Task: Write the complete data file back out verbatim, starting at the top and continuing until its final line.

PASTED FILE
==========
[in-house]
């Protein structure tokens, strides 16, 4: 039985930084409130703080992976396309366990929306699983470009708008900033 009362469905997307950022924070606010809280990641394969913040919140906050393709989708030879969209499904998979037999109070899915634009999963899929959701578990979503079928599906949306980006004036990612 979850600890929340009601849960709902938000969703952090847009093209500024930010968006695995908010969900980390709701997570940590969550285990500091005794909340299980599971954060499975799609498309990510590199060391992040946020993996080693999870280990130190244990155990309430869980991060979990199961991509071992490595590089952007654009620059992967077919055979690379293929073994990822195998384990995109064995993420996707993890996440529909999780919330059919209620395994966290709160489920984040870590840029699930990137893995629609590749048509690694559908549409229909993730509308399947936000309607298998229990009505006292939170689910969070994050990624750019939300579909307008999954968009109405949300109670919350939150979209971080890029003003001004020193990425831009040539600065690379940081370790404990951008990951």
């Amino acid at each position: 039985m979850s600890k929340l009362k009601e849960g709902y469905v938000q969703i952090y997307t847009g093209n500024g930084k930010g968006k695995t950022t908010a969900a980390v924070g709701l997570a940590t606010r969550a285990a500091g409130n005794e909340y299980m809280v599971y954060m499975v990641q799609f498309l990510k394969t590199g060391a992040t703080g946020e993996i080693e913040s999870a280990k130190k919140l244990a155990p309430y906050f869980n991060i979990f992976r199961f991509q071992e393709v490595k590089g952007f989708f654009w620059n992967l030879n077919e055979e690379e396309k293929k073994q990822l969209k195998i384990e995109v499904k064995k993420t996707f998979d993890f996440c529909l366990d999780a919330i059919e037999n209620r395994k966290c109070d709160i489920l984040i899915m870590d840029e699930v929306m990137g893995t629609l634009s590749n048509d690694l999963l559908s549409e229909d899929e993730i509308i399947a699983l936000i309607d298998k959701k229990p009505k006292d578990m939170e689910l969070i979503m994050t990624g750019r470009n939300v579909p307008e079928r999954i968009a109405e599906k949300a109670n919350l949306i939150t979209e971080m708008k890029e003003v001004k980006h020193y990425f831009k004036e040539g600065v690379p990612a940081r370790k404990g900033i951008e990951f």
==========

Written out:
[in-house]
């Protein structure tokens, strides 16, 4: 039985930084409130703080992976396309366990929306699983470009708008900033 009362469905997307950022924070606010809280990641394969913040919140906050393709989708030879969209499904998979037999109070899915634009999963899929959701578990979503079928599906949306980006004036990612 979850600890929340009601849960709902938000969703952090847009093209500024930010968006695995908010969900980390709701997570940590969550285990500091005794909340299980599971954060499975799609498309990510590199060391992040946020993996080693999870280990130190244990155990309430869980991060979990199961991509071992490595590089952007654009620059992967077919055979690379293929073994990822195998384990995109064995993420996707993890996440529909999780919330059919209620395994966290709160489920984040870590840029699930990137893995629609590749048509690694559908549409229909993730509308399947936000309607298998229990009505006292939170689910969070994050990624750019939300579909307008999954968009109405949300109670919350939150979209971080890029003003001004020193990425831009040539600065690379940081370790404990951008990951």
């Amino acid at each position: 039985m979850s600890k929340l009362k009601e849960g709902y469905v938000q969703i952090y997307t847009g093209n500024g930084k930010g968006k695995t950022t908010a969900a980390v924070g709701l997570a940590t606010r969550a285990a500091g409130n005794e909340y299980m809280v599971y954060m499975v990641q799609f498309l990510k394969t590199g060391a992040t703080g946020e993996i080693e913040s999870a280990k130190k919140l244990a155990p309430y906050f869980n991060i979990f992976r199961f991509q071992e393709v490595k590089g952007f989708f654009w620059n992967l030879n077919e055979e690379e396309k293929k073994q990822l969209k195998i384990e995109v499904k064995k993420t996707f998979d993890f996440c529909l366990d999780a919330i059919e037999n209620r395994k966290c109070d709160i489920l984040i899915m870590d840029e699930v929306m990137g893995t629609l634009s590749n048509d690694l999963l559908s549409e229909d899929e993730i509308i399947a699983l936000i309607d298998k959701k229990p009505k006292d578990m939170e689910l969070i979503m994050t990624g750019r470009n939300v579909p307008e079928r999954i968009a109405e599906k949300a109670n919350l949306i939150t979209e971080m708008k890029e003003v001004k980006h020193y990425f831009k004036e040539g600065v690379p990612a940081r370790k404990g900033i951008e990951f």